Workplace Coaching: Can You Really Measure It’s ROI?

The benefits of workplace coaching

Research carried out by the Institute of Leadership and Management (ILM) showed that 95% of learning and development managers say coaching has delivered tangible benefits for their organisation. Which is probably why 90% of organisations over 2000 employees use business coaching. They listed the key areas improved by coaching to be:


  • Better communication and interpersonal skills
  • Increased confidence and motivation
  • Improved conflict resolution
  • Better management performance

What do these benefits mean in practice?

What kind of business results can we expect to see from the key areas of improvement listed above? Here are a few business benefits that we often see after workplace coaching is provided:

  • Absenteeism falling
  • Improved staff retention
  • Grievances dropped
  • More effective meetings (less wasted time)
  • Achieving sales targets
  • Lower number of complaints

In terms of ROI, PricewaterhouseCoopers (PwC) carried out research that identified that on average organisations estimated an ROI of 7 times their initial investment by implementing workplace coaching. In fact, quarter of those organisations actually reported ROI 10-49 times their initial investment.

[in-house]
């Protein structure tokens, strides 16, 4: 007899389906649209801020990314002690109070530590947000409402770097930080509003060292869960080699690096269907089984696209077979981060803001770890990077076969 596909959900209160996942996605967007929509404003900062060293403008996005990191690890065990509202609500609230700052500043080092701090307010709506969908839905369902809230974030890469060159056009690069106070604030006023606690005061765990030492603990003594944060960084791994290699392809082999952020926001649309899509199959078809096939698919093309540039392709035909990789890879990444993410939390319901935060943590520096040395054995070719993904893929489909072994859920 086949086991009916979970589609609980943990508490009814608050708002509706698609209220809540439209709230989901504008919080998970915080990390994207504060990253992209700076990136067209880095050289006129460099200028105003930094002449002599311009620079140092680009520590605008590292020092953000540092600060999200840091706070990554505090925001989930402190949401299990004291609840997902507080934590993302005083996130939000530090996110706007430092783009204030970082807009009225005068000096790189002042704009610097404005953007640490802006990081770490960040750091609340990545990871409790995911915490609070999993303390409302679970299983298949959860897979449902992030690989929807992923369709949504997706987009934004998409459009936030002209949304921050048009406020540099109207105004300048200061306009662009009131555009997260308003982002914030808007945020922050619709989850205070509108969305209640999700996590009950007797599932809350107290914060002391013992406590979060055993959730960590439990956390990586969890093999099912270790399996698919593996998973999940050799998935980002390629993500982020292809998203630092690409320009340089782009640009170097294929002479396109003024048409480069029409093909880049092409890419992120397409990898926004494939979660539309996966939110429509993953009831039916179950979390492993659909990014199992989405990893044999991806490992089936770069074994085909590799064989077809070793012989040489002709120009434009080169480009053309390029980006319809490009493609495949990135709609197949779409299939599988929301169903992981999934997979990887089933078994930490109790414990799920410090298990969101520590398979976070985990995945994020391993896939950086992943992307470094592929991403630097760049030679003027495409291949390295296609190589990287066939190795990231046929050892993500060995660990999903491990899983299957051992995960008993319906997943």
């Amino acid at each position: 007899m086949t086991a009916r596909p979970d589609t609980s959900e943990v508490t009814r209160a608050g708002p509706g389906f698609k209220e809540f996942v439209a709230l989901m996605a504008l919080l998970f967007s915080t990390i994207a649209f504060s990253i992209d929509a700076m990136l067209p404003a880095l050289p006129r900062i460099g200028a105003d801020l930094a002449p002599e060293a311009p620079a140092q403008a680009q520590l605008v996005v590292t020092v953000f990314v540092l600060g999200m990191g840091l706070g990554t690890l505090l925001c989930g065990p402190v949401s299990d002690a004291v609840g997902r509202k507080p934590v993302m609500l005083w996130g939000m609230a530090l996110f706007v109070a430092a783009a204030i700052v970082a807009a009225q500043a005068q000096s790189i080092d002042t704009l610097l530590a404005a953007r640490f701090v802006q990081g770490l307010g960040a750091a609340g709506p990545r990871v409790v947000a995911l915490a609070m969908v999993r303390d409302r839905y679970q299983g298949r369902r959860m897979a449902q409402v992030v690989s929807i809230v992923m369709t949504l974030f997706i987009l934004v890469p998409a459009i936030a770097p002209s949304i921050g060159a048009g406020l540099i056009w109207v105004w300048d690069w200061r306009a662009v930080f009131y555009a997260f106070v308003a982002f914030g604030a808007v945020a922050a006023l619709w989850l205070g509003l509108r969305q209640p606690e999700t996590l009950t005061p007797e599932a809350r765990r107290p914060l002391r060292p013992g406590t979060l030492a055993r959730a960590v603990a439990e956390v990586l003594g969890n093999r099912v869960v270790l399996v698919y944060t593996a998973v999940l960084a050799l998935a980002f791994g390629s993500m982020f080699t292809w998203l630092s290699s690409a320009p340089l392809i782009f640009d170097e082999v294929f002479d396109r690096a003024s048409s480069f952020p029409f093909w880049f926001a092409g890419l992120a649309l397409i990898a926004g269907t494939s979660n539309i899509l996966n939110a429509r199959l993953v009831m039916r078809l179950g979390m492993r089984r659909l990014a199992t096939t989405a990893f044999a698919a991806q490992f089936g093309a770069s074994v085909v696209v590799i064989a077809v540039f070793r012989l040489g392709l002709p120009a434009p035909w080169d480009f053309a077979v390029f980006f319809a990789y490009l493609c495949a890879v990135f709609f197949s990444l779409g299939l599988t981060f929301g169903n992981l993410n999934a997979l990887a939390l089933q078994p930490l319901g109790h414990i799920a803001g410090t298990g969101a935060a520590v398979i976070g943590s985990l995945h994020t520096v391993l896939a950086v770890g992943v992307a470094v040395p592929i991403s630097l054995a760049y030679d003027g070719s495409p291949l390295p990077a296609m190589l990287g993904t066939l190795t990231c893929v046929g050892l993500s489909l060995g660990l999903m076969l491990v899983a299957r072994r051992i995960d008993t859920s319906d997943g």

But that’s still not a monetary figure specific to our organisation…

Let’s take one of the potential results from above – achieving sales targets. Now let’s say that the company in question were making £100,000 in sales each month. After workplace coaching they have been able to raise this to an average of £105,000 each month (a 5% increase).

We could automatically attribute this improvement to the coaching programme and claim an ROI of £5000 per month, or £60,000 each year. However, we need to take into account other factors that may have influenced sales and accept that the coaching may not be entirely responsible.

For this example, let’s estimate that the coaching is responsible for 50% of the sales increase (£30,000 each year). Even if we can’t identify any other contributing factors to the sales increase our figure needs to be conservative to be considered reliable

Now, to be doubly sure that our figure is realistic, let’s say we are 70% confident in our estimation (70% of £30,000 leaves us with £21,000). At this stage we are pretty confident that our coaching programme has directly allowed us to increase sales by £21,000 each year.

Finally, we need to subtract the cost of the coaching itself. Let’s say a team of 4 sales staff went through a number of one to one coaching sessions at a total cost of £1000 per person (£4000 for the team).

£21,000 – £4,000 = £17,000

We can estimate that one to one coaching has provided a return on investment of £17,000 this year in terms of sales figures (this is before we even consider the other benefits and areas of ROI).

Of course, this is just a conservative estimate and the success of coaching is not best judged by trying to use exact monetary terms. However, it’s a handy calculation to have up your sleeve when asked to put a figure on it.

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